‘We have a lot of interests! So we have sometimes made tough choices, in order to ensure that we can definitely reach this goal of ending period poverty.

Our idea is not to make people dependent on us. Our idea is to help people now, and then work toward  longer term solutions, so that those people don’t need to constantly be depending or worried and on the good graces or some sort of idea of charity of others.

And that’s where the idea of planned obsolescence comes in. We don’t want to be doing this project forever. And I think honestly, while many neoliberal governments would be perfectly happy if all these little individual organizations [like ours] got busy and did all this work, it’s work that really should be handled by the city. And so that’s where this logic comes in. We don’t lose sight of people, when we start doing advocacy, it is still about people, but we’re finding ways to help them that are structural. To make sure that there’s not just one location in the city where you can get the period products you need, but any number of them while you don’t have to travel hugely out of your way, for example. And that it becomes normalized to talk about periods and period poverty and all the things that develop along with that, that improve us as a community, but also as a city.’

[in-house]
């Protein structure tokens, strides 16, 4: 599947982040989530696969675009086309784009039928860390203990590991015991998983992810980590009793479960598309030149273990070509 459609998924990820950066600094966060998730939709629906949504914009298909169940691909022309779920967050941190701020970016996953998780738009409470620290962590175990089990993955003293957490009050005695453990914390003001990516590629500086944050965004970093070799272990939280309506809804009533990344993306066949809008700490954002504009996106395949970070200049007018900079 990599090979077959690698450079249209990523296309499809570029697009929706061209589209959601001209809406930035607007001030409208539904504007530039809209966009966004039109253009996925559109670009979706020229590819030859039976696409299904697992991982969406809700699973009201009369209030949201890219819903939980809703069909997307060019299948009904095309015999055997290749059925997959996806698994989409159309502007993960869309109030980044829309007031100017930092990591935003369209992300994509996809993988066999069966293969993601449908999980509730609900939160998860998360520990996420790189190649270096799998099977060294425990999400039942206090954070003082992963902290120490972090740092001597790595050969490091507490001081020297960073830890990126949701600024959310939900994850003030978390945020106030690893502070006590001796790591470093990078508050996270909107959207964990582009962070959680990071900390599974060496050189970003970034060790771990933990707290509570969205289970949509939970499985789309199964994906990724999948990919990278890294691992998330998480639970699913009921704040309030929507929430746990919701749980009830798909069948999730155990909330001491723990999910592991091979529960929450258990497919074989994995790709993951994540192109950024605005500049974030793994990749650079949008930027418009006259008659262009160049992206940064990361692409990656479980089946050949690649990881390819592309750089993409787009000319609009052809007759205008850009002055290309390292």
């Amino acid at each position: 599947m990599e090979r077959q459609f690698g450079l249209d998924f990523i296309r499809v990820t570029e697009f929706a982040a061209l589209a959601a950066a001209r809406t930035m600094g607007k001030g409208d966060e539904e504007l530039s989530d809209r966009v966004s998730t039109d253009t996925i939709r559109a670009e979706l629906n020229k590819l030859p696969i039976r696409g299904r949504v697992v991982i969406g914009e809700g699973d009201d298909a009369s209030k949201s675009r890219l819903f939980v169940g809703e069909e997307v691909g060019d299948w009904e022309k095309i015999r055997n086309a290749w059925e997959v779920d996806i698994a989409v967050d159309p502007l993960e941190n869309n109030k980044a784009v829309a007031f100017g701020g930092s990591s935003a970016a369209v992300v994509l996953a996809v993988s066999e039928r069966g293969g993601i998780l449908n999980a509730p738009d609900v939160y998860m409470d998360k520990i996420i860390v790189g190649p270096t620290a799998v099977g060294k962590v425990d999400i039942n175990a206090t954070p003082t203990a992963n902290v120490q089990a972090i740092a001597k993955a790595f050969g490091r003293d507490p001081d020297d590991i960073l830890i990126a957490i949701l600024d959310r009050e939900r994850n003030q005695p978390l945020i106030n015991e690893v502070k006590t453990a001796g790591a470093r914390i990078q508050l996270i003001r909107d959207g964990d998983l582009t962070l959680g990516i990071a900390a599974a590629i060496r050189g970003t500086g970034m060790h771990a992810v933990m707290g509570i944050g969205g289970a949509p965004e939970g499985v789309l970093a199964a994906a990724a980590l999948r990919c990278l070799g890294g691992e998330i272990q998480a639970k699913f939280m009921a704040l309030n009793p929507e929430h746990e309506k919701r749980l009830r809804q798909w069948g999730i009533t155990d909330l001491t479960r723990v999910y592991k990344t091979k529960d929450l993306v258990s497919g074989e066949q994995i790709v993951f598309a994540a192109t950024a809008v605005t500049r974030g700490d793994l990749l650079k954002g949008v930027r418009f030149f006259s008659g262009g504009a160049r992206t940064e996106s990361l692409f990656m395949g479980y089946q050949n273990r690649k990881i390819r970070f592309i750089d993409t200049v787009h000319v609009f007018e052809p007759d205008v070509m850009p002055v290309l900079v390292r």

‘Having said all that, it’s super important to keep perspective. Also because you are your own best tool for change. And if you aren’t recognizing your own needs and your own well-being while you’re going after all the things, you can get a little bit lost in how much there is to do. You can do a lot, but you can also get a little bit lost. And that is something that is part of the flexibility that I think we have to keep in mind when we have our principles, and we try to actively live them in a deep way in our lives.’

Poverty in Amsterdam

The Neighborhood Feminists founders, staff and volunteers all have very different backgrounds but came together in Amsterdam because they saw a clear need, right in the city where they live. ‘You don’t have to go help poor people way off in some other faraway place.

When people start finding out stuff about the community in which they live, they start realizing how little they know about each other. And it starts to become an opportunity  to actually improve things.

1 in 5 people live below the poverty line in Amsterdam according to city statistics. These numbers include neither homeless nor undocumented people, who are often severely affected by poverty.